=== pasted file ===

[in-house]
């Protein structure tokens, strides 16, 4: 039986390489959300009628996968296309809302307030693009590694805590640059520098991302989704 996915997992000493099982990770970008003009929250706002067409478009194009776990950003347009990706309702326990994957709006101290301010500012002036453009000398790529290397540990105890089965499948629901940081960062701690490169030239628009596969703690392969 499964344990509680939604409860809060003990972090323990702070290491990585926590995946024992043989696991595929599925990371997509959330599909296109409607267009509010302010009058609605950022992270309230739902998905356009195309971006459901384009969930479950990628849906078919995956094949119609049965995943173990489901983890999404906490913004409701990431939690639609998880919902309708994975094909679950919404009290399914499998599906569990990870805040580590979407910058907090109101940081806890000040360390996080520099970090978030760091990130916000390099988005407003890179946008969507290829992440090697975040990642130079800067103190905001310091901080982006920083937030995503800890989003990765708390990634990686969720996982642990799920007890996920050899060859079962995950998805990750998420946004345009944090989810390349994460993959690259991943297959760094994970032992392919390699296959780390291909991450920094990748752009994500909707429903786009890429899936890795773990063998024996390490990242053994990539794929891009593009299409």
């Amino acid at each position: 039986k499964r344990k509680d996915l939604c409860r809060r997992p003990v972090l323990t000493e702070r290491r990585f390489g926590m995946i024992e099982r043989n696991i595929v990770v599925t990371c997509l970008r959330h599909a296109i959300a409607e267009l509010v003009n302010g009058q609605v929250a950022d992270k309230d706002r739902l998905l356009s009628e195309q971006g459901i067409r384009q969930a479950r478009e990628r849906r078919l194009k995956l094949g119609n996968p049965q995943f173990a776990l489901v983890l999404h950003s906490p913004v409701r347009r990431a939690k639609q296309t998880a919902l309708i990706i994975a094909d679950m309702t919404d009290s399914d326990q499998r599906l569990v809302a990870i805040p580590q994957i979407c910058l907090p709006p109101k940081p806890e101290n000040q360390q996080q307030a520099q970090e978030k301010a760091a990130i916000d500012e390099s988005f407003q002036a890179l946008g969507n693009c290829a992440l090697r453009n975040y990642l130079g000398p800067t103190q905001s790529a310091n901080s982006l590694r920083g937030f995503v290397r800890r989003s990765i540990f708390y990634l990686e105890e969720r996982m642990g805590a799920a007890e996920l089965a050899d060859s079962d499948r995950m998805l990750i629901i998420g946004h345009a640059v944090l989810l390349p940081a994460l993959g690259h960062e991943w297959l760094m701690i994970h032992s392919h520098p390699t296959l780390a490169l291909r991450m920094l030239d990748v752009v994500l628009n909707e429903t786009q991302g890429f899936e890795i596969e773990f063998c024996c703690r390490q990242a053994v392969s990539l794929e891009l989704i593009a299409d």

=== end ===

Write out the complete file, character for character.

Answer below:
[in-house]
């Protein structure tokens, strides 16, 4: 039986390489959300009628996968296309809302307030693009590694805590640059520098991302989704 996915997992000493099982990770970008003009929250706002067409478009194009776990950003347009990706309702326990994957709006101290301010500012002036453009000398790529290397540990105890089965499948629901940081960062701690490169030239628009596969703690392969 499964344990509680939604409860809060003990972090323990702070290491990585926590995946024992043989696991595929599925990371997509959330599909296109409607267009509010302010009058609605950022992270309230739902998905356009195309971006459901384009969930479950990628849906078919995956094949119609049965995943173990489901983890999404906490913004409701990431939690639609998880919902309708994975094909679950919404009290399914499998599906569990990870805040580590979407910058907090109101940081806890000040360390996080520099970090978030760091990130916000390099988005407003890179946008969507290829992440090697975040990642130079800067103190905001310091901080982006920083937030995503800890989003990765708390990634990686969720996982642990799920007890996920050899060859079962995950998805990750998420946004345009944090989810390349994460993959690259991943297959760094994970032992392919390699296959780390291909991450920094990748752009994500909707429903786009890429899936890795773990063998024996390490990242053994990539794929891009593009299409």
């Amino acid at each position: 039986k499964r344990k509680d996915l939604c409860r809060r997992p003990v972090l323990t000493e702070r290491r990585f390489g926590m995946i024992e099982r043989n696991i595929v990770v599925t990371c997509l970008r959330h599909a296109i959300a409607e267009l509010v003009n302010g009058q609605v929250a950022d992270k309230d706002r739902l998905l356009s009628e195309q971006g459901i067409r384009q969930a479950r478009e990628r849906r078919l194009k995956l094949g119609n996968p049965q995943f173990a776990l489901v983890l999404h950003s906490p913004v409701r347009r990431a939690k639609q296309t998880a919902l309708i990706i994975a094909d679950m309702t919404d009290s399914d326990q499998r599906l569990v809302a990870i805040p580590q994957i979407c910058l907090p709006p109101k940081p806890e101290n000040q360390q996080q307030a520099q970090e978030k301010a760091a990130i916000d500012e390099s988005f407003q002036a890179l946008g969507n693009c290829a992440l090697r453009n975040y990642l130079g000398p800067t103190q905001s790529a310091n901080s982006l590694r920083g937030f995503v290397r800890r989003s990765i540990f708390y990634l990686e105890e969720r996982m642990g805590a799920a007890e996920l089965a050899d060859s079962d499948r995950m998805l990750i629901i998420g946004h345009a640059v944090l989810l390349p940081a994460l993959g690259h960062e991943w297959l760094m701690i994970h032992s392919h520098p390699t296959l780390a490169l291909r991450m920094l030239d990748v752009v994500l628009n909707e429903t786009q991302g890429f899936e890795i596969e773990f063998c024996c703690r390490q990242a053994v392969s990539l794929e891009l989704i593009a299409d």